Zintka had two more children—one died and she gave the other to an Indian woman who, she felt, could take care of him better, because she and her ailing husband were desperately poor.

She fell ill in February of 1920 during an influenza epidemic, and on Feb. 14, Valentine’s Day, “Lost Bird” died at the age of 29 of the Spanish flu complicated by syphilis.  She was buried in a pauper’s grave in California.

The only bright light in Zintka’s story is that her bones were exhumed in 1991, seventy-one years after her death, by the Wounded Knee Survivors’ Association, to be returned to the battlefield and buried with great ceremony while news media and hundreds of Native American descendants watched.  A Lakota woman said, “Lost Bird has returned today to the same place she was taken from.  This means a new beginning, a process of healing is completed.  We can be proud to be a Lakota.  To our sacred children, this means a beginning.”

The story of Lost Bird is so steeped in irony that it reads as a fable of the exploitation and torture of the Native Americans by the white invaders.  On her own trail of tears, during her short life, Zintka was robbed of her name and her mother and any opportunity to learn about her own culture.  Despite her adoptive mother’s love and good intentions, she was terribly unhappy—prevented from going back to the West to find her kin and then sexually abused when she did return to the West. She was exploited and stereotyped by the film and entertainment world, eventually to die before she reached 30.

Lost Bird’s story has been told by Renee Sansom Flood in the 1998 book “Lost Bird of Wounded Knee: Spirit of the Lakota”, and Ms. Flood also spurred the effort to find Zintka’s grave and bring her home.  The author was a social worker in South Dakota when a colleague showed her a faded photograph that set her out on her years of research and writing.  That photo, found by the woman working with Renee Flood in an old trunk in her late father’s attic, was the same photo I own today—with Colby’s writing on the back. Renee Flood became so obsessed with telling Lost Bird’s story and bringing her home to be buried with her people that she had recurring dreams of the little girl until she fulfilled her obsession.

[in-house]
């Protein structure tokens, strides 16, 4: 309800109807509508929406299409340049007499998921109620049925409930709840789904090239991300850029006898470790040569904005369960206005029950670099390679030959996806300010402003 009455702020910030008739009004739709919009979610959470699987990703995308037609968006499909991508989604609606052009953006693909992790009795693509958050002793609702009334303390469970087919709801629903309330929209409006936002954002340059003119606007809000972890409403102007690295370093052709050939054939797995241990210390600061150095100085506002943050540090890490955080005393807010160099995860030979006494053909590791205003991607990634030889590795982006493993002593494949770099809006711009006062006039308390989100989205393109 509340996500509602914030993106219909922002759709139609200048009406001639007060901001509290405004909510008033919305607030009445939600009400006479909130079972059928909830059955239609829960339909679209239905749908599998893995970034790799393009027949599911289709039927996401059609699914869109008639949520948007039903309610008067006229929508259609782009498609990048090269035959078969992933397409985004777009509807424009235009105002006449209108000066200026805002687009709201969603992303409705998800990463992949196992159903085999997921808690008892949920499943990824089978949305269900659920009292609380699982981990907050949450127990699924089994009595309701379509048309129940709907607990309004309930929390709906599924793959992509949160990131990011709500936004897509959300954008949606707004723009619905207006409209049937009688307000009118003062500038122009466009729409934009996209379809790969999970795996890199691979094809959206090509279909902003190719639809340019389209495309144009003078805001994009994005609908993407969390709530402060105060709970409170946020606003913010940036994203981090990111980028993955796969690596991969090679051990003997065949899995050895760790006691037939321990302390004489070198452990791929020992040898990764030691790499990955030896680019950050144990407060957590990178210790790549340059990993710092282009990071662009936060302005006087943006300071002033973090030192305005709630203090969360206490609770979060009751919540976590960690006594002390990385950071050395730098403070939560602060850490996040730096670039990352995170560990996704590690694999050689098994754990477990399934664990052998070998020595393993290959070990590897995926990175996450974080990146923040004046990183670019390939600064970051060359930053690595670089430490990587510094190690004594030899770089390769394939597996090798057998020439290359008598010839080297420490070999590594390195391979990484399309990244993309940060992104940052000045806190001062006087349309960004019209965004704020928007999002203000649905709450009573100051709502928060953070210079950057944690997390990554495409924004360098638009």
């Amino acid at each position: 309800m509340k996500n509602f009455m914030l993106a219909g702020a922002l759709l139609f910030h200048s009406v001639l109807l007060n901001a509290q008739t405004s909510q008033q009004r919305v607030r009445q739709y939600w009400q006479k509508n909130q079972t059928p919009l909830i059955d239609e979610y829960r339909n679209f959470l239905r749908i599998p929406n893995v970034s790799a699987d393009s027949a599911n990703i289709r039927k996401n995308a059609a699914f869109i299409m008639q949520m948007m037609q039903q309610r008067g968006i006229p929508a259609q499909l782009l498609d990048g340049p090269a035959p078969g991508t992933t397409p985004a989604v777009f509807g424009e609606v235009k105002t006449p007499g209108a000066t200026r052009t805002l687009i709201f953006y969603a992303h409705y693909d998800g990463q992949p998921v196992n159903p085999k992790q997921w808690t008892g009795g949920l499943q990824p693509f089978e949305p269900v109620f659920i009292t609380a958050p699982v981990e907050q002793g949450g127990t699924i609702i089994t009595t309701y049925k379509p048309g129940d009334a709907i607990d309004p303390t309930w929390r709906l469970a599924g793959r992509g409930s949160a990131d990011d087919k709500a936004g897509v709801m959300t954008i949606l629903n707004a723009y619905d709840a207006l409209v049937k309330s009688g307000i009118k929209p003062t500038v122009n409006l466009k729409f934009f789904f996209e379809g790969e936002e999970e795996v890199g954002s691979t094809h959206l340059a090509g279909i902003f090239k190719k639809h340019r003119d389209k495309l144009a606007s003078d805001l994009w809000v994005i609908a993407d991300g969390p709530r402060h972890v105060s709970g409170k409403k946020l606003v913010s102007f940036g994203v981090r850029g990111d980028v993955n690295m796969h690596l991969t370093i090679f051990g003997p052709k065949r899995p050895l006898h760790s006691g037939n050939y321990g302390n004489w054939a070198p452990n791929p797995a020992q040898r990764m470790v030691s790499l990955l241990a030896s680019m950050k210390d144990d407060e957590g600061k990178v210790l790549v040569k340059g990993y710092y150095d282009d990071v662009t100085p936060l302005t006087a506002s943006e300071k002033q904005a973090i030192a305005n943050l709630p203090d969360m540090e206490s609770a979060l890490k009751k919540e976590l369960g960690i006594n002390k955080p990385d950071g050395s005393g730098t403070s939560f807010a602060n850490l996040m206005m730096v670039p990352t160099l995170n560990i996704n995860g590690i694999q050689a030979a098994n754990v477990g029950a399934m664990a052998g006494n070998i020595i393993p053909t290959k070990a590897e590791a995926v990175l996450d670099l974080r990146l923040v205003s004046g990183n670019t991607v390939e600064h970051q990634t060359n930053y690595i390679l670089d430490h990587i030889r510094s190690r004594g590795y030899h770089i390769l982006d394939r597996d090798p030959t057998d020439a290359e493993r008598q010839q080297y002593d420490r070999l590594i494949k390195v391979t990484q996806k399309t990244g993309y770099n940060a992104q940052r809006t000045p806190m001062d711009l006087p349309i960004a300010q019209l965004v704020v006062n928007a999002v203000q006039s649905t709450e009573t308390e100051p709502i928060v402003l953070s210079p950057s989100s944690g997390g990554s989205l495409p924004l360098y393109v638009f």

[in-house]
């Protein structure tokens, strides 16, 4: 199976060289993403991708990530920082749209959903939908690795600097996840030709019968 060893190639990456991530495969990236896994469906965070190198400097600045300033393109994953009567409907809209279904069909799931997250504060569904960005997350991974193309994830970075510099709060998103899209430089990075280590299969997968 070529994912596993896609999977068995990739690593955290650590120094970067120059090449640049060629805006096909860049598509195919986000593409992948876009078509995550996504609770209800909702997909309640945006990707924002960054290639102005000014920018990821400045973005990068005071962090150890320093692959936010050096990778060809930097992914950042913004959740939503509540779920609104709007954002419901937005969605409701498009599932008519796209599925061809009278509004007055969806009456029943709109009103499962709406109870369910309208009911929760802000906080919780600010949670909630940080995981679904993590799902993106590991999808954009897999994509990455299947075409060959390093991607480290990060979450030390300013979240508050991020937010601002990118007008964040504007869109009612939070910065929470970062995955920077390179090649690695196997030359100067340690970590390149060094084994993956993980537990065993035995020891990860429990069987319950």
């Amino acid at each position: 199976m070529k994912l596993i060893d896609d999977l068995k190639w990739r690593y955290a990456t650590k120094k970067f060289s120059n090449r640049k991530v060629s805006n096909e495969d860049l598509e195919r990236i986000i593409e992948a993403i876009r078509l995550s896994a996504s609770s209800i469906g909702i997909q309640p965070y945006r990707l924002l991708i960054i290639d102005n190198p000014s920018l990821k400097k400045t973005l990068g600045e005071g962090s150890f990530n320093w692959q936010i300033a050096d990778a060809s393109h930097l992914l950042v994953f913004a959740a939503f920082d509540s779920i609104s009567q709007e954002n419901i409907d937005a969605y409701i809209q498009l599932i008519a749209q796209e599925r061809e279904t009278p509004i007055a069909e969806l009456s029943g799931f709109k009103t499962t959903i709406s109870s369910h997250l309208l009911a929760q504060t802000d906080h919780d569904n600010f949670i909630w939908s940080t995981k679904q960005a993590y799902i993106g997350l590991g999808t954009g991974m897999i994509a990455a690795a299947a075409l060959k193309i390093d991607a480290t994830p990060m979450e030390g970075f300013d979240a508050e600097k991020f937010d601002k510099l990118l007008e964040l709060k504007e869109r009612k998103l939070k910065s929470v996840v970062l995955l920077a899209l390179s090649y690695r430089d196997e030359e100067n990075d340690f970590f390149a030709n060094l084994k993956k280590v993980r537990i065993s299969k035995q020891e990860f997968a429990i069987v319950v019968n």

I know that owning this historic photograph is a serious responsibility. I, too, would like to  spread the story of Zintka’s  sad life.  The story of Lost Bird is a vivid illustration of how a faded old photograph, over a century old, can have the power to move people to make discoveries long after the subject and the photographer are dead.

Sunday, February 15, 2015

My Icicles Are Bigger Than Yours

 Having grown up in Minnesota I tend to assume an expression of scorn when my Massachusetts neighbors complain about the winter blizzards.  "You call this snow?" I'd sniff.  "Back in Minnesota the snow was so deep we'd have to  go out by the second story windows."

But now it's official.  Worcester, MA has been cited as having the most snow of any city in the U.S. this winter--something around 100 inches since January 1st, last time I checked. 

By escaping to Florida  halfway through January, we cleverly missed most of the Blizzard of 2015 until now, coming back in time to experience the latest storm that ruined everyone's Valentine's Day plans and dropped another foot of snow on top of the  previous accumulation.
Here's a photo looking down at the stonewall-enclosed swimming pool.  That dimple in the middle is the diving board.  The drift against the back wall hides the rock garden and fishpond.  I'm not very optimistic that the fish will survive until spring--I'll let you know.
This is a photo of the pool from ground level.   At left you can see the backs of the plastic lounge chairs that I forgot to take inside in the fall.
Here's a photo of the front of our house that I took yesterday.  I used to wonder at the way that New Englanders never expect guests to come in the front door, but now I understand.  We use the side porch door as an entrance, and none of our neighbors have plowed out their front doors either.
Here's a photo of our house that I took today, after last night's blizzard.  You can see that the snow is deeper and that giant icicle at the left corner of the house is bigger.  Pretty soon it will reach the ground and be transformed from a stalactite to a stalagmite, I think.  This year I learned about ice dams and how they are responsible for the leak that's dripping into a bucket in one corner of the dining room.  Next year I'll know what to do to prevent them, but for this winter, it's too late.
And to make your day complete, here's the last photo I took in South Beach, Miami, six days ago.  Only five more weeks until Spring!